The Meghalaya High Court has finally put an end to the misuse of the minor mineral license for export of limestone from Meghalaya to Bangladesh.
In a judgement passed on November 24, the division bench of Chief Justice Sanjib Banerjee and Justice Wanlura Diengdoh said that if the purpose of quarrying or mining limestone is for export, a major mineral licence has to be obtained for the purpose after complying with all formalities.
“The State cannot subvert the mechanism put in place by a law of Parliament by openly allowing limestone to be mined or quarried under a minor mineral licence for it to be ultimately exported,” the High Court observed.
According to the High Court, limestone would be a minor mineral only if used in kilns for manufacture of lime used as a building material.
The court also said that when limestone is permitted to be quarried or mined under a minor mineral licence in the State, the State government is now required to keep a strict vigil on the end-use thereof and ensure that no part of the limestone is exported in any manner or form.
While disposing of the PIL filed by Lawyerson War, the High Court directed the State government to not allow the export of limestone that is mined or quarried by persons under a minor mineral licence by obtaining regular end-use certificates from the licensees, verifying the same and presenting annual reports in such regard for cross-verification by the office of the Accountant-General under the aegis of the Comptroller and Auditor-General of India.
“This process will continue for the next ten years unless interdicted by an express order of a competent court,” the High Court said.
The High Court also imposed a fine of Rs 2 crore on the State government as damages for issuing minor mineral licences for limestone used for export. The court directed that the amount will go towards the purchase of additional equipment for cancer treatment at the specialised unit installed at the Shillong Civil Hospital.
The court asked the Accountant-General to audit and verify the purchase of equipment exclusively from the amount of damages awarded and not from funds that may otherwise be made available by the State to the cancer unit. It also said that such money has to be put in by the end of January, 2023.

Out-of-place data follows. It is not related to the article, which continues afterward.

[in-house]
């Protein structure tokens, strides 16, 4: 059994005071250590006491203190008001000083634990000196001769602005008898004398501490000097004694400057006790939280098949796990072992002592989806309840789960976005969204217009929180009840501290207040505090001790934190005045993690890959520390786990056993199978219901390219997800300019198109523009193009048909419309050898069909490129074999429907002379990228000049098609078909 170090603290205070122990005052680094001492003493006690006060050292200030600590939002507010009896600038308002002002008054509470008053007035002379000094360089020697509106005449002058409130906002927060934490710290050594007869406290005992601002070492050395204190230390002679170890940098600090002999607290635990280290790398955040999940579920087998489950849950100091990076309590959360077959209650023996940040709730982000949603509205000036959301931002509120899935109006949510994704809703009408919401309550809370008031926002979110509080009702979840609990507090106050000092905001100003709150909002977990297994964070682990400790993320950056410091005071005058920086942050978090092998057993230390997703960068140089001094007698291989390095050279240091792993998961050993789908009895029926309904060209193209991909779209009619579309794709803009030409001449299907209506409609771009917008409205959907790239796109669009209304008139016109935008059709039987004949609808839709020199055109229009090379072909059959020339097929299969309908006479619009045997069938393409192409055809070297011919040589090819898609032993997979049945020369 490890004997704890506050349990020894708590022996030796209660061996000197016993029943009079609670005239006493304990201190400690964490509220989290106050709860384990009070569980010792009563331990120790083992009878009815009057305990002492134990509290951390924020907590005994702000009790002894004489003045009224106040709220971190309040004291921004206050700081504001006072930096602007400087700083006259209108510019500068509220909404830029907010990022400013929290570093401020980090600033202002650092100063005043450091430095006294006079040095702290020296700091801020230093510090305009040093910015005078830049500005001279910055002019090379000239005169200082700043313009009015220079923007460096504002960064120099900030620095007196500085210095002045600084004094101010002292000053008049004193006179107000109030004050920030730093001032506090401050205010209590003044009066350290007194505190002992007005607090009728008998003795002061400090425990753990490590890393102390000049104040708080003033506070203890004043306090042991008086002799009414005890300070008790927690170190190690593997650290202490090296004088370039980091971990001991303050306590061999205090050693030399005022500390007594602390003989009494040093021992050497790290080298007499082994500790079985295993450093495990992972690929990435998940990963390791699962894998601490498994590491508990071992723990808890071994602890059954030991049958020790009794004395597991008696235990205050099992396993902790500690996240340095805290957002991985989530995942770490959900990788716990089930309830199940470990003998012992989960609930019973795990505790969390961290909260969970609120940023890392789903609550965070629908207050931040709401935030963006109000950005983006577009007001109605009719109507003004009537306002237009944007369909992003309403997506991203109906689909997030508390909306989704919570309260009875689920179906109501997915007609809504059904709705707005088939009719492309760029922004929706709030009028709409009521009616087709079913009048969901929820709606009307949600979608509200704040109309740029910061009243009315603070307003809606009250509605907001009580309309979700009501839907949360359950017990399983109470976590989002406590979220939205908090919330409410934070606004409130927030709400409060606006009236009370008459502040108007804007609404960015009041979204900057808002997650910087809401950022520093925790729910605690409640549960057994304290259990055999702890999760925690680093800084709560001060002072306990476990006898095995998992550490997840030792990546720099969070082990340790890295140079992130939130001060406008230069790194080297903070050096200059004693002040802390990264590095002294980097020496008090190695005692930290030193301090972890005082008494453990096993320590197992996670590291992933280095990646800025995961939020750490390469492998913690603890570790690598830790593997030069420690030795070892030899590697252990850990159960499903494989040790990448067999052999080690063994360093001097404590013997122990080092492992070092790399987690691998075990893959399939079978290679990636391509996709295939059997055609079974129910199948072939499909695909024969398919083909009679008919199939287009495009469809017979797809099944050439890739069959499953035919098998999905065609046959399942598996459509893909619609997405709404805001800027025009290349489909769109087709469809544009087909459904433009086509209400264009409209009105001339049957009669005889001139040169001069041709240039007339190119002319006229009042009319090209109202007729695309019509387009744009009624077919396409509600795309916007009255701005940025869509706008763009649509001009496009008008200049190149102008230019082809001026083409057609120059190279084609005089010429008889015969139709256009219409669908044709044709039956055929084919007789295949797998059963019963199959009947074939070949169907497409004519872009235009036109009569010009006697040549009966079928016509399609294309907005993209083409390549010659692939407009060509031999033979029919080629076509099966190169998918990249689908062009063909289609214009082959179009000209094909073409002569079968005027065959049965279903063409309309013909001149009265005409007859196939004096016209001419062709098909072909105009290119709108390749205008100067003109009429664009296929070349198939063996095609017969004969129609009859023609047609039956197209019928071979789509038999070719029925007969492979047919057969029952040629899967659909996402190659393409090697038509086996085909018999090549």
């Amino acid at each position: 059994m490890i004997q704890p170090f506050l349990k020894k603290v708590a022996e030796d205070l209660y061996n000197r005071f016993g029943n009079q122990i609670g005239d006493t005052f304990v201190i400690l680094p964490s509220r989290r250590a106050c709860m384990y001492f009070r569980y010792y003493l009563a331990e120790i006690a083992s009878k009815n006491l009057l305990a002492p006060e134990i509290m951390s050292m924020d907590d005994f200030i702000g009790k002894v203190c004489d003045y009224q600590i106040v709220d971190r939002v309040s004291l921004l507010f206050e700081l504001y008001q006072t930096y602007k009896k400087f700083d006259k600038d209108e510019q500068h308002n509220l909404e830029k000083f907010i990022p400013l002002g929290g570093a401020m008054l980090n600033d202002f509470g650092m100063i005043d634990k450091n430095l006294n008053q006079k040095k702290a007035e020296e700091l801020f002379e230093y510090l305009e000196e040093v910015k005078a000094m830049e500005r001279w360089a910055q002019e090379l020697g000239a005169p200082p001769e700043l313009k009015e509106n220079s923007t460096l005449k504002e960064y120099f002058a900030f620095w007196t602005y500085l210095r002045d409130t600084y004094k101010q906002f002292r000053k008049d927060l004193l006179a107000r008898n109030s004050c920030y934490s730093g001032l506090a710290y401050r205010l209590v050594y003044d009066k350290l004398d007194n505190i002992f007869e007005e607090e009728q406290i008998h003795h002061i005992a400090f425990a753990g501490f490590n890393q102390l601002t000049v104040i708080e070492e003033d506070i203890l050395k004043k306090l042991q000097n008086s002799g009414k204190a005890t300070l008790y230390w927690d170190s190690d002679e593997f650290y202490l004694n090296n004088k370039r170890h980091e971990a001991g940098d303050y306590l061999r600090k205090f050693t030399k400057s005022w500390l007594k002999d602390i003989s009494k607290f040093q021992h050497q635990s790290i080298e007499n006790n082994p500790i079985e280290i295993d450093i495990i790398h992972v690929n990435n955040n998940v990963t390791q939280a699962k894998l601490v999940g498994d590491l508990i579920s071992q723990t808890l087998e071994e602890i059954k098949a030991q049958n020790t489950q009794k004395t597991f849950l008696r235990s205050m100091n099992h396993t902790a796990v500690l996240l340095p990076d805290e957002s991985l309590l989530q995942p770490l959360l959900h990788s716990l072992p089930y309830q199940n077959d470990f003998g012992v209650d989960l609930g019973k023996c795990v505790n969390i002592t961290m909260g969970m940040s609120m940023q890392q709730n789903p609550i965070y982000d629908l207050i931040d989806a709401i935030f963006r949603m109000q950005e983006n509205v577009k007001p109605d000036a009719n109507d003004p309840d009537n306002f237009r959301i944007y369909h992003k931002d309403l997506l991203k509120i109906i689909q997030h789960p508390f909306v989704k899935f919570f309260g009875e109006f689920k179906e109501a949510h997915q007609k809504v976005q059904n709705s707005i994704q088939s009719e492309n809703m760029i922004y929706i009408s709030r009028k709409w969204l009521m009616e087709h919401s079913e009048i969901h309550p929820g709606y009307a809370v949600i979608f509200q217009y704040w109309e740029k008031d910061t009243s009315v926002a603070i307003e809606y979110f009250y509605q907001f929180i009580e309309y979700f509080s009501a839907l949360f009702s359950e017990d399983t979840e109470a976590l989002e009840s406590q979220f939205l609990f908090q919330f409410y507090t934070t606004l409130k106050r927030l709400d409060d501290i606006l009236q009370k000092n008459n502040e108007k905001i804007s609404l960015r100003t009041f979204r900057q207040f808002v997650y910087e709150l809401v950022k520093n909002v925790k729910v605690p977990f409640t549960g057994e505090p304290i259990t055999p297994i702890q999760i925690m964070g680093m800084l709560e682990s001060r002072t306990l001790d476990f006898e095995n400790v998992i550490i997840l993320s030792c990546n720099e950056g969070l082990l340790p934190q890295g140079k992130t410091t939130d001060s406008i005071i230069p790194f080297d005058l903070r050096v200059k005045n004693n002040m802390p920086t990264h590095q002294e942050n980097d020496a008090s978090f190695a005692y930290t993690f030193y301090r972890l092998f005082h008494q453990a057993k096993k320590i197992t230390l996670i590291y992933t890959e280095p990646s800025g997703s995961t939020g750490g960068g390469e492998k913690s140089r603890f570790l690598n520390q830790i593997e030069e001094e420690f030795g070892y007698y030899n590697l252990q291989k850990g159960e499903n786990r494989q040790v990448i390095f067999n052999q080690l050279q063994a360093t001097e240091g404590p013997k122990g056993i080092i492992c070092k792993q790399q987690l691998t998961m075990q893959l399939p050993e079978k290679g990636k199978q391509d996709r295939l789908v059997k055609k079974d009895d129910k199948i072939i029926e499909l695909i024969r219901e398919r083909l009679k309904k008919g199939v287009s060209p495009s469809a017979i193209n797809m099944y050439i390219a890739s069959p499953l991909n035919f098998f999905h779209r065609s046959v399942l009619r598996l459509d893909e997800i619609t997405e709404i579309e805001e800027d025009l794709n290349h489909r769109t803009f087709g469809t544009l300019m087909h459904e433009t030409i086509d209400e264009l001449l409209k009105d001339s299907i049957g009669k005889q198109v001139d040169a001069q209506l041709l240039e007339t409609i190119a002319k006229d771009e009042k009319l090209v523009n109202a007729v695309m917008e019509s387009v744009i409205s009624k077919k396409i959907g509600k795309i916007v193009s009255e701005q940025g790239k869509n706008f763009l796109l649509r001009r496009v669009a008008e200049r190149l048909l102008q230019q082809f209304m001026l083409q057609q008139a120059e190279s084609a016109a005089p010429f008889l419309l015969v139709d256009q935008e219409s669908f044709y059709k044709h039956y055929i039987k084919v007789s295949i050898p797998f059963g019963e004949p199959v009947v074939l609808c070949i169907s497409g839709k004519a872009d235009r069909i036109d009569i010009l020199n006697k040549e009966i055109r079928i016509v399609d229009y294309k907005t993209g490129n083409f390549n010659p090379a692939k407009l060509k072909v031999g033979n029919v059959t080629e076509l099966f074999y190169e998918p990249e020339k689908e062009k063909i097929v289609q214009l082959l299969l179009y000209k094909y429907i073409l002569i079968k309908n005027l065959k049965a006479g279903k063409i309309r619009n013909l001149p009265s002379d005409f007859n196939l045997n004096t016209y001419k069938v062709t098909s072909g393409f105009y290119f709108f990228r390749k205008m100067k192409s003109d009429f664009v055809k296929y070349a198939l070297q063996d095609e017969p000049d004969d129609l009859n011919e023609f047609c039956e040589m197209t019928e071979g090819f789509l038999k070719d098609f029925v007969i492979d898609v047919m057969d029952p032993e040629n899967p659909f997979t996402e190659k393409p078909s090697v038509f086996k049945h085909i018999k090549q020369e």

In view of the State’s affidavits indicating that the loopholes that had arisen after the introduction of Rule 2(u) in the Meghalaya Minor Minerals Concession Rules, 2016 have been plugged, the High Court also directed the State government to ensure that large scale limestone “incidentally” extracted is not dealt with without reference to the State.
“The State should indicate, by formulating a rule in such regard, specifying a much lower threshold of, say, up to 50 MT of minor mineral being ‘incidentally’ extracted; but any quantum in excess thereof, even if it is ‘incidentally’ extracted, would have to be made over to the State for the State to deal with the same in accordance with law,” the court said.
“At the end of the day, the State is in the position of a trustee protecting the natural resources of the State in the interest of its people and for their benefit. The rule would apply more strictly in this State almost completely governed by the Sixth Schedule to the Constitution where the land and the resources under the land have been recognised to be the property of the tribes and its tribal folk. The State has a duty to ensure the preservation of a precious natural resource for future generations rather than exhaust the entire deposits over one or two Assembly terms,” the High Court said.